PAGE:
Starved for the answers to the questions that overwhelm our minds about our faith, we often turn to the wrong people. Rather than go directly to a trained pastor or someone whose has been through seminary or graduate school in theology who can actually give us sound theological answers, we instead turn to untrained small group leaders or Bible study facilitators or untrained fellow brothers and sisters in Christ. This is not to say that our fellow untrained small group leaders and Bible study facilitators and brothers and sisters in Christ don’t have anything to offer because of course they do. God put us in a covenant community called the Church precisely so that we can learn and grow from each other. What I am referring to is different. I am talking about asking our fellow untrained brothers and sisters in Christ gnarly questions about the Trinity, how the books that are included in the New Testament became part of the Canon or questions that require some understanding of systematic theology so that the entire counsel of Scripture is taken into consideration and not bits and pieces taken out of an understanding of the social, political and historical context in which it was written or any understanding of church history.
Why is it important to seek out the right people and not fall prey to the Halo Effect or poor judgment when seeking out answers to some of our toughest questions? It is important for many reasons, but I’ll give you three.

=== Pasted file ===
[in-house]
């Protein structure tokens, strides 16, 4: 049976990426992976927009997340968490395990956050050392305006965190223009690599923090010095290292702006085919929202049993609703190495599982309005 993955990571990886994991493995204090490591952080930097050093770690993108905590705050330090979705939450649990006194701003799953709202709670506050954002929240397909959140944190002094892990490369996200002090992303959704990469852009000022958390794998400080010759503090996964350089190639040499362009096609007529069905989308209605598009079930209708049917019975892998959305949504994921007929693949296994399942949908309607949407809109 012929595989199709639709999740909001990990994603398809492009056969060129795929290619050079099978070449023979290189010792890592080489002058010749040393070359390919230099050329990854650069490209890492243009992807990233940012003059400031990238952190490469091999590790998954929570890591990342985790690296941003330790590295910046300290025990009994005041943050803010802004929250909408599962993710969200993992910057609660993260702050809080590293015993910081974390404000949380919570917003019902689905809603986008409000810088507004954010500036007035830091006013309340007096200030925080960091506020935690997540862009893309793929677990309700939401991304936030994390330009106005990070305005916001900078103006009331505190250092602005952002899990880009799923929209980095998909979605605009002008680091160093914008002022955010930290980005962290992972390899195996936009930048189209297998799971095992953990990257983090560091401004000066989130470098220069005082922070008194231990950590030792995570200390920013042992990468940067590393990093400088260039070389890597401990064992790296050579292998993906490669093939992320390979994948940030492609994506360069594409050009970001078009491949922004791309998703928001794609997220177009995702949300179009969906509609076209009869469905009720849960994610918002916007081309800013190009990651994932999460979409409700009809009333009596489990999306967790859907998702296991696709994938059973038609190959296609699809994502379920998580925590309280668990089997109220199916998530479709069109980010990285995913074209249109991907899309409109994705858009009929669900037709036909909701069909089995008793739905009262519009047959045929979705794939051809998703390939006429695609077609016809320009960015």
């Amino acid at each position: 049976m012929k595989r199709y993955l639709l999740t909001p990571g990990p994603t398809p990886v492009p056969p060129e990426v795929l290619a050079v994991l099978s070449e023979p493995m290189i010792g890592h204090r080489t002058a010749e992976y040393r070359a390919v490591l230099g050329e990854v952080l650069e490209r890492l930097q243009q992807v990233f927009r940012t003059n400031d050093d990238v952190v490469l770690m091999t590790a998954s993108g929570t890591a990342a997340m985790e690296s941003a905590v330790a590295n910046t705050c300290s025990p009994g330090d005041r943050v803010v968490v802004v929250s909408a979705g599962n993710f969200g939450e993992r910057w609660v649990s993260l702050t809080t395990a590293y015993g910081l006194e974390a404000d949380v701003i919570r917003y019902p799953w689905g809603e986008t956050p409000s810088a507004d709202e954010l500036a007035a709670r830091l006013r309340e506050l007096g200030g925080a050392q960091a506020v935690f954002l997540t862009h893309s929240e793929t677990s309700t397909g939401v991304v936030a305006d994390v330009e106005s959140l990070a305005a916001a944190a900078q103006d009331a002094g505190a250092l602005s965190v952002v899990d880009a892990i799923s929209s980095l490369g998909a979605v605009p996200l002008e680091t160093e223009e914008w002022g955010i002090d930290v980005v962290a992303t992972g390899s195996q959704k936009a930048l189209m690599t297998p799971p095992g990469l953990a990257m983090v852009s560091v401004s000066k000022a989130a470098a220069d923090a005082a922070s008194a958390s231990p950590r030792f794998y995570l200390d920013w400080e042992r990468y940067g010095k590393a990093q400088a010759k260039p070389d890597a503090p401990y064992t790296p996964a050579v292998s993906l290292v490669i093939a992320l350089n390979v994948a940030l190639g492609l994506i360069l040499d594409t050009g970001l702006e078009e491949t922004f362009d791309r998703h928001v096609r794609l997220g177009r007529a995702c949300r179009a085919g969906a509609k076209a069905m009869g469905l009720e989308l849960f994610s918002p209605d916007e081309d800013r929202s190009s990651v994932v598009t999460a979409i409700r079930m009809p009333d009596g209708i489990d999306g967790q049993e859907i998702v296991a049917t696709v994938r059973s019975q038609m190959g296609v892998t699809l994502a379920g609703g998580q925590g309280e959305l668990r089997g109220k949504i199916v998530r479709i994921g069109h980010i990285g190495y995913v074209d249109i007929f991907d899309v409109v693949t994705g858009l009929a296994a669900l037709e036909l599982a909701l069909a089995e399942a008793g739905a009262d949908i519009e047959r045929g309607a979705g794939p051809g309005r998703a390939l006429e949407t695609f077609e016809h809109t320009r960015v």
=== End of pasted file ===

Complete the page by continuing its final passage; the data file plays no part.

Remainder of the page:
One, it is important because when we don’t ask the right people, we end up incredibly frustrated because we cannot find adequate answers to the very real questions we or our friends are asking.
Two, it is important because when we ask Christians from different denominations questions without actually knowing what the theological denominational differences are, we end up incorporating incompatible beliefs into our faith and end up with a faith that purports to believe two diametrically opposed views.
Finally, it is important because it hinders our relationship with God. The truth is, in order to have a love relationship with someone we need to have accurate knowledge about that person. We need to know whether or not the person is honest, faithful, loyal, kind, gentle, God fearing, etc. and not merely someone else’s opinion on the matter. The same is true with our love relationship with God. In order to have a deep, intimate, loving and lasting relationship with God, we need to know who God has revealed Himself to be through General Revelation (outside the Bible, i.e. the created order) and Special Revelation (inside the Bible) and not merely someone’s opinion on who he/she thinks God is. Christians are a people of the book which means that the Triune God of the Bible has given man an understanding of who He is so that we can be in relationship with Him.
Does it give us a comprehensive knowledge about God? No, we cannot know God exhaustively. Having said that, there is a lot we can know about Him. Thus, it is important to seek out the people who have devoted their lives to learning about and understanding God because their insight can ground us in our faith more securely and help us deepen our relationship with Him as well. After all, if we don’t go to a medical doctor to get advice on how we should treat our gum disease, why would we go to a Computer Systems Analyst to learn about difficult questions about God?